New Approach to Treating Muscular Dystrophy With Stem Cells
Scientists from the Lillehei Heart Institute (University of Minnesota) have developed a new efficient process of making muscle cells from human stem cells and for the first time ever effectively treated with these cells muscular dystrophy in a mice model. The research was focused on producing muscle progenitor cells from induced pluripotent cells (iPS), derived from skin cells by their reprogramming. The study results were published in May 4 issue of Cell Stem Cell
iPS cells are broadly used in the experiments with new stem cell treatment methods. They have properties of embryonic stem cells, but usually are derived by reprogramming adult cells. Being patient-specific, these cells are not rejected if transplanted back to the patient. Moreover, the use of these cells does not require embryo destruction.
The researchers from University of Minnesota were the first to show induced pluripotent stem cells can be an effective treatment for muscular dystrophies. Earlier, the researchers of the above mentioned university also pioneered the use of mice embryonic stem cells for muscular dystrophy treatment
. However, there is a lag in translating results received in animal studies to the human stem cell research.
Up until now, it was impossible to derive skeletal muscle progenitor cells from human stem cells in sufficient quantities to make them engraft in the recipients’ body. Using iPS cells overcomes this obstacle and can pave way for developing new treatment approaches.
In their experiments, the researchers modified iPS cell and ES cell lines with the PAX7 gene. This gene regulates the levels of the Pax7 protein which controls regeneration of muscle tissue after an injury. With such a modification conducted at the right time, the researchers could prompt stem cells to differentiate into muscle progenitor cells.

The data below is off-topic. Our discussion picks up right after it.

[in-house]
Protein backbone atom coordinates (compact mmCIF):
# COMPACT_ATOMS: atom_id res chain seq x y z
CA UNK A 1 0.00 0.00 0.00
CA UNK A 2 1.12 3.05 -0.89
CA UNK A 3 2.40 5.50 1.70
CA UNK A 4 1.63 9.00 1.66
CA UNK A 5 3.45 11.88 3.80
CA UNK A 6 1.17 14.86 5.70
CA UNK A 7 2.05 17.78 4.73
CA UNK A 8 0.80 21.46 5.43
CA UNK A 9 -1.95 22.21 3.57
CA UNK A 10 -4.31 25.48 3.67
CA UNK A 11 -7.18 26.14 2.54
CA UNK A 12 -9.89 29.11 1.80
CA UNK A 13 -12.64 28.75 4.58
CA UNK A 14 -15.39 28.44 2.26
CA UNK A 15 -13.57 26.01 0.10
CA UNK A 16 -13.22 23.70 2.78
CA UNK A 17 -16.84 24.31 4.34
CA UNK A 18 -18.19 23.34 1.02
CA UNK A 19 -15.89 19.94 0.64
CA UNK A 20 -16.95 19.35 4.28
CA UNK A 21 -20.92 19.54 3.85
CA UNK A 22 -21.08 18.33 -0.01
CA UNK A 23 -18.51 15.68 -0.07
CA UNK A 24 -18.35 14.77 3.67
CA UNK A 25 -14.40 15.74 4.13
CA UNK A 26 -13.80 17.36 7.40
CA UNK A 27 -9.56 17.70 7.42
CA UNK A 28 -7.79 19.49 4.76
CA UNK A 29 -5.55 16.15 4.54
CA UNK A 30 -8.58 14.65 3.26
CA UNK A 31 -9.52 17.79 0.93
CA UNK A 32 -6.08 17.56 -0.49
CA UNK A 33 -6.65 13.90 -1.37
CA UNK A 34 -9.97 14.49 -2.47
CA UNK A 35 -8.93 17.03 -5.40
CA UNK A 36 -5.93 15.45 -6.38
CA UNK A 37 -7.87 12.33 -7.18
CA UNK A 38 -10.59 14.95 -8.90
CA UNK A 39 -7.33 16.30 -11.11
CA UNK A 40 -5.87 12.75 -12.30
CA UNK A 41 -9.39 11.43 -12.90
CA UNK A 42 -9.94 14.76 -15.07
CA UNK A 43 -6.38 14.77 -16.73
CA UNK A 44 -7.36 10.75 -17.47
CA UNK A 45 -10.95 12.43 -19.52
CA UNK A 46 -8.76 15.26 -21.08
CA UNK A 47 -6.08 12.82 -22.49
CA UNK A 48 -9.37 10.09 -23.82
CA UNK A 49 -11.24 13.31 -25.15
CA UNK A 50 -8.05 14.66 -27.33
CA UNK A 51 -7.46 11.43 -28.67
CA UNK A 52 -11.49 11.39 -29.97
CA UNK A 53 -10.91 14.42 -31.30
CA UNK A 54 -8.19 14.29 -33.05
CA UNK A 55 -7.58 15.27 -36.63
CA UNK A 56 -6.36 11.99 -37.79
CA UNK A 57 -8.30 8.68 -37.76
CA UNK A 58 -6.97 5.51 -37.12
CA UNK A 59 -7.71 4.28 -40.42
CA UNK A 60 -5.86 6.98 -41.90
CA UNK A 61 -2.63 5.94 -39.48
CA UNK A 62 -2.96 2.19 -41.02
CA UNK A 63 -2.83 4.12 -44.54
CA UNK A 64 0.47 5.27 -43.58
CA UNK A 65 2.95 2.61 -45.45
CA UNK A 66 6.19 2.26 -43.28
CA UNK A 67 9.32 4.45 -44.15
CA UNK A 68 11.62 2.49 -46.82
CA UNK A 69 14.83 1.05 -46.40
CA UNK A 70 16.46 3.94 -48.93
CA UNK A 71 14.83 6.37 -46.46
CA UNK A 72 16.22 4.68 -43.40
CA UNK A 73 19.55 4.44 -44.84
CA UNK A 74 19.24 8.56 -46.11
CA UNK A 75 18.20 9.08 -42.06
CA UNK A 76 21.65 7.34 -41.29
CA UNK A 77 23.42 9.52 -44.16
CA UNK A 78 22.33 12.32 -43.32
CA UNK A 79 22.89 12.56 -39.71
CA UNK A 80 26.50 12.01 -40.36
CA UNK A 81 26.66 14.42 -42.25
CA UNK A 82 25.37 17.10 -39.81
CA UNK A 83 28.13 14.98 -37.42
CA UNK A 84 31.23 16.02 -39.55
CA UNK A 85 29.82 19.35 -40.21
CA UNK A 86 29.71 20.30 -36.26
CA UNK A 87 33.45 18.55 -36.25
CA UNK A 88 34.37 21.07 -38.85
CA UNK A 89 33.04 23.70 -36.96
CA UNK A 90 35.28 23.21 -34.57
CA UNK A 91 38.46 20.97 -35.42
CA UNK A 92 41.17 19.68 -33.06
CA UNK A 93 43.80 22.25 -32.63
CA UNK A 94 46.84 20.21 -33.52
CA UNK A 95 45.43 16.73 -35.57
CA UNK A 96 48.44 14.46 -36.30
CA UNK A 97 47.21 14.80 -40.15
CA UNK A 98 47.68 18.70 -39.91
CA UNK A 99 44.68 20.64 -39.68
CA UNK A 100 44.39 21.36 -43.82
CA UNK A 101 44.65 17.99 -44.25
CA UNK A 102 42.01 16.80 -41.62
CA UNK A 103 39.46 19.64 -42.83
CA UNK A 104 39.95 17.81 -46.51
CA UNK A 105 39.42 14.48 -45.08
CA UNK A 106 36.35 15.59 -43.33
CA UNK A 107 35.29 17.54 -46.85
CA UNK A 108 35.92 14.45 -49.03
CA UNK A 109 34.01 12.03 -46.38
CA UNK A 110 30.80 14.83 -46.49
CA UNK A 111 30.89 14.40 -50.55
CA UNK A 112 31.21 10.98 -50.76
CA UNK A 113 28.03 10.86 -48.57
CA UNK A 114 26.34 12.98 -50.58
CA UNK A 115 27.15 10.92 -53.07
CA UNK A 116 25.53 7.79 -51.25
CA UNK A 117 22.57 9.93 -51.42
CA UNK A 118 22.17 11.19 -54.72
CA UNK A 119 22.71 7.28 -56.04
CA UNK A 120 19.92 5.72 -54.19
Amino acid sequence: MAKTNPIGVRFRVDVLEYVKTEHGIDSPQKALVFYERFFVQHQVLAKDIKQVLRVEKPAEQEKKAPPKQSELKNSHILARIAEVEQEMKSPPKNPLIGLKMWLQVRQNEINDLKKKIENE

When transplanted to mice with muscular dystrophy, myogenic progenitor cells ensured muscle regeneration and improvement in muscle function. The procedure proved to be more effective than transplantation of myoblasts, cells derived from adult muscle biopsies, which had been tested earlier in clinical trials. While myoblasts did not engraft after transplantation, myogenic progenitor cells successfully gave rise to new muscle cells and helped restore lost functions.
To ensure safety of the method developed, the researchers plan to test another way of delivering the Pax7 gene into stem cells. In the mentioned study, they used viruses to genetically modify stem cells, but viruses sometimes cause mutations, which can bring risks to the stem cell treatment. Meanwhile, the study remains a milestone in developing effective treatment for muscular dystrophy.